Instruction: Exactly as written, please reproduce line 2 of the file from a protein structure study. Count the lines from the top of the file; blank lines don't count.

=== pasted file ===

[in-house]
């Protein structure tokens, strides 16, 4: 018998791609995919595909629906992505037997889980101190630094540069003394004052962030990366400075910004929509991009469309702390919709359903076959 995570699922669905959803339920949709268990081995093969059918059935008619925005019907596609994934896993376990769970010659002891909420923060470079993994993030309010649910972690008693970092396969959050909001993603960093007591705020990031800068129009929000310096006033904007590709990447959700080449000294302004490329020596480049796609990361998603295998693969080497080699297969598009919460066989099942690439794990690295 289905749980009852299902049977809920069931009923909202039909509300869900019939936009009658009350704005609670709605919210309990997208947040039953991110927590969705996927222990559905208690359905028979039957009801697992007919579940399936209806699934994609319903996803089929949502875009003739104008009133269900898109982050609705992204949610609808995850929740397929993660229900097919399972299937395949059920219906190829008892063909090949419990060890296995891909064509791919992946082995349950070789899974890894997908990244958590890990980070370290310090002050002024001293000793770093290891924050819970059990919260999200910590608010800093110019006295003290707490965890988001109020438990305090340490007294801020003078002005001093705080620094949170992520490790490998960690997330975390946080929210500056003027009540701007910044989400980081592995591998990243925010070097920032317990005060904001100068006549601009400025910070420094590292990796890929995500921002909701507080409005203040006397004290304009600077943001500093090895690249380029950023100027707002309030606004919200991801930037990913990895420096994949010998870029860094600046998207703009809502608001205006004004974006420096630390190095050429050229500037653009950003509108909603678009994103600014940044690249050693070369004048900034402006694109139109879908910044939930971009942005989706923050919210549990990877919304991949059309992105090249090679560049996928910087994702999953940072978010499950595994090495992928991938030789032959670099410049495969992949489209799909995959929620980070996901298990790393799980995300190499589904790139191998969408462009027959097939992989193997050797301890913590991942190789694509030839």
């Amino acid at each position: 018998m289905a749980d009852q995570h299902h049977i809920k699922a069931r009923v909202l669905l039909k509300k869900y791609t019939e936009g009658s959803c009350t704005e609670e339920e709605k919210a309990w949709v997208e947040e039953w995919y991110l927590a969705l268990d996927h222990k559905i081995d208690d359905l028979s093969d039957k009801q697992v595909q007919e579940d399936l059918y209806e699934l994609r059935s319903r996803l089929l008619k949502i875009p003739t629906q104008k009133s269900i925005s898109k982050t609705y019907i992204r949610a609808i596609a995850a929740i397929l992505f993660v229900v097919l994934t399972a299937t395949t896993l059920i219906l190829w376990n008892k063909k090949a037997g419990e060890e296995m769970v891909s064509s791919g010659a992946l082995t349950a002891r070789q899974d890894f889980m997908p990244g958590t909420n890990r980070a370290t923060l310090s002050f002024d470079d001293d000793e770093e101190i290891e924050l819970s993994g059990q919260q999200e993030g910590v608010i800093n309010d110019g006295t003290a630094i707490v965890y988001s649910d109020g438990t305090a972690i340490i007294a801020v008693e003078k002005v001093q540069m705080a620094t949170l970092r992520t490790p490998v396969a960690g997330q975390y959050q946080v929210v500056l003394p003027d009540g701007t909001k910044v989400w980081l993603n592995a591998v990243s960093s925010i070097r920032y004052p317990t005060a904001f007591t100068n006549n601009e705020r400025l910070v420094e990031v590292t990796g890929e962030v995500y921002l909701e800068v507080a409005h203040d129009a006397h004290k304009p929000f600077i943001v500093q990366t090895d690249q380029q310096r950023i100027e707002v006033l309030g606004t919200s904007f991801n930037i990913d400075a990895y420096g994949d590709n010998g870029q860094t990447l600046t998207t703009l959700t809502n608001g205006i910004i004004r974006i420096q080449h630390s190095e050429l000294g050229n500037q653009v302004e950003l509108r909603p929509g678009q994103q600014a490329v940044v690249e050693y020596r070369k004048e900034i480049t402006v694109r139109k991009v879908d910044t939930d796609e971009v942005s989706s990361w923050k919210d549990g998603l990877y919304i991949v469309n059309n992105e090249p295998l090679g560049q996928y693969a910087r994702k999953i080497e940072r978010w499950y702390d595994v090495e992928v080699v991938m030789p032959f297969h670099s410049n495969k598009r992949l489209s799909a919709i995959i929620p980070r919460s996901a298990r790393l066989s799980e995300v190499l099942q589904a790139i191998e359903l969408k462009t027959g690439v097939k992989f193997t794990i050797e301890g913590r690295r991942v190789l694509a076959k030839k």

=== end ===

């Protein structure tokens, strides 16, 4: 018998791609995919595909629906992505037997889980101190630094540069003394004052962030990366400075910004929509991009469309702390919709359903076959 995570699922669905959803339920949709268990081995093969059918059935008619925005019907596609994934896993376990769970010659002891909420923060470079993994993030309010649910972690008693970092396969959050909001993603960093007591705020990031800068129009929000310096006033904007590709990447959700080449000294302004490329020596480049796609990361998603295998693969080497080699297969598009919460066989099942690439794990690295 289905749980009852299902049977809920069931009923909202039909509300869900019939936009009658009350704005609670709605919210309990997208947040039953991110927590969705996927222990559905208690359905028979039957009801697992007919579940399936209806699934994609319903996803089929949502875009003739104008009133269900898109982050609705992204949610609808995850929740397929993660229900097919399972299937395949059920219906190829008892063909090949419990060890296995891909064509791919992946082995349950070789899974890894997908990244958590890990980070370290310090002050002024001293000793770093290891924050819970059990919260999200910590608010800093110019006295003290707490965890988001109020438990305090340490007294801020003078002005001093705080620094949170992520490790490998960690997330975390946080929210500056003027009540701007910044989400980081592995591998990243925010070097920032317990005060904001100068006549601009400025910070420094590292990796890929995500921002909701507080409005203040006397004290304009600077943001500093090895690249380029950023100027707002309030606004919200991801930037990913990895420096994949010998870029860094600046998207703009809502608001205006004004974006420096630390190095050429050229500037653009950003509108909603678009994103600014940044690249050693070369004048900034402006694109139109879908910044939930971009942005989706923050919210549990990877919304991949059309992105090249090679560049996928910087994702999953940072978010499950595994090495992928991938030789032959670099410049495969992949489209799909995959929620980070996901298990790393799980995300190499589904790139191998969408462009027959097939992989193997050797301890913590991942190789694509030839």